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Platform

GameBoy Advance

 

Genre

Simulation

 

Publisher

Electronic Arts

 

Developer

Maxis

 

ESRB

E (Everyone)

 

Released

Q4 2004

 

 

- Easy for fans to get into the action
- Streamlined "needs" management

 

 

- Boring
- Not a lot of direction provided

 

 

Review: The Sims 2 (XB)

Review: The Sims 2 (PS2)

Review: The Sims Bustin' Out (GBA)

 

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The Sims 2

Score: 5.0 / 10

 

the sims 2         the sims 2

 

If you've played the previous GBA Sims game Bustin' Out you'll be instantly comfortable and familiar with the Sims 2, including a myriad of mini-games. While most of the gameplay mechanics are similar to previous installments, there is one important change, no longer having to track your Sims basic needs.

The Sims 2 boils the various needs down to one stat bar along the bottom of the screen. When that falls to empty, then there's trouble but it's very easy to get it

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- Simulation Game Reviews

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stocked up again. Instead you deal with one need at a time. If your Sim gets tired (as indicated on-screen) the green bar starts depleting and until you hit the hay it continues to drop. This allows you to finish Plot Points (more on that later) before attending to basic needs. The system is not without its flaws though. Often a need will present itself very soon after I took care of it. This happened to me a lot -- I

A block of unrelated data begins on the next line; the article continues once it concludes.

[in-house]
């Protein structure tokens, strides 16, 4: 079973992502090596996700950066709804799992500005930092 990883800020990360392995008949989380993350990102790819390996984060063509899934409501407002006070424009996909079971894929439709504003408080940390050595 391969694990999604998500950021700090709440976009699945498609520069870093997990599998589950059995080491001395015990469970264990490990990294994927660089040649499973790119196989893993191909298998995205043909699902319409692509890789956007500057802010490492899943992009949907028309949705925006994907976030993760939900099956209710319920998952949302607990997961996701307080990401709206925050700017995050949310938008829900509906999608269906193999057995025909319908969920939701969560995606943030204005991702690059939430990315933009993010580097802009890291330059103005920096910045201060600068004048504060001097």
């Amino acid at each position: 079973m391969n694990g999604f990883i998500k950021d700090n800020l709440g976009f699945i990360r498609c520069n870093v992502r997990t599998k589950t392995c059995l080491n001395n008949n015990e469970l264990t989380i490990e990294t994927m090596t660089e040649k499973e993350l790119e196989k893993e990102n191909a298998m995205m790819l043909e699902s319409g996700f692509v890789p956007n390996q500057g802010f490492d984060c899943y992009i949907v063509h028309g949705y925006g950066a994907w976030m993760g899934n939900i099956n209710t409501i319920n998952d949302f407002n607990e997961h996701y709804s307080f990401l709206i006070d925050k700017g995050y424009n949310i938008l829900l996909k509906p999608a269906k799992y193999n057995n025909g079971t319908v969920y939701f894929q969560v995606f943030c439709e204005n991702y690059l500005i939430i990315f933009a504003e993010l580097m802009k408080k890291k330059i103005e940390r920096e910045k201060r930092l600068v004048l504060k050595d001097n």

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would go to the bathroom to boost my green bar and a minute later my Sim would perform the Pee Dance, indicating a necessary trip to the bathroom.

Sims 2 concentrates mainly on telling a story of a weird TV soap opera land, populated by aliens, crazy characters, and "concentrated" environments. You're in the employ of a raving Colonel Sanders type, and as part of a massive "reality TV" setup in the town of Strangetown it's your job to score big ratings and complete Plot Points to drive the game forward. It's a setup that works; however, because you can go anywhere there's a distinct lack of direction or even very many clues as to where to go to complete the next Plot Point there's a lot of aimless wandering.

The hallmarks of the Sims games are included, like making friends/enemies and buying cool stuff to decorate your house. Creating relationships plays out in a familiar manner by attempting conversations. This time you'll unlock new "moves" or "topics" of conversation by leveling up your Sim.

But it's the conglomeration of all these aspects that confuses the experience. Is The Sims 2 an RPG, adventure game, or simulation? I can't rightly say which genre it should be placed in. It doesn't fall in any of the categories but that doesn't necessarily mean it succeeds either. While the emphasis on meeting your Sims needs has been lessened it's not without its problems (even if it's a much welcome change over the original) the overall mediocrity will quickly relegate the Sims 2 to shelf warmer status.

- D.D. Nunavut
(March 1, 2006)

 

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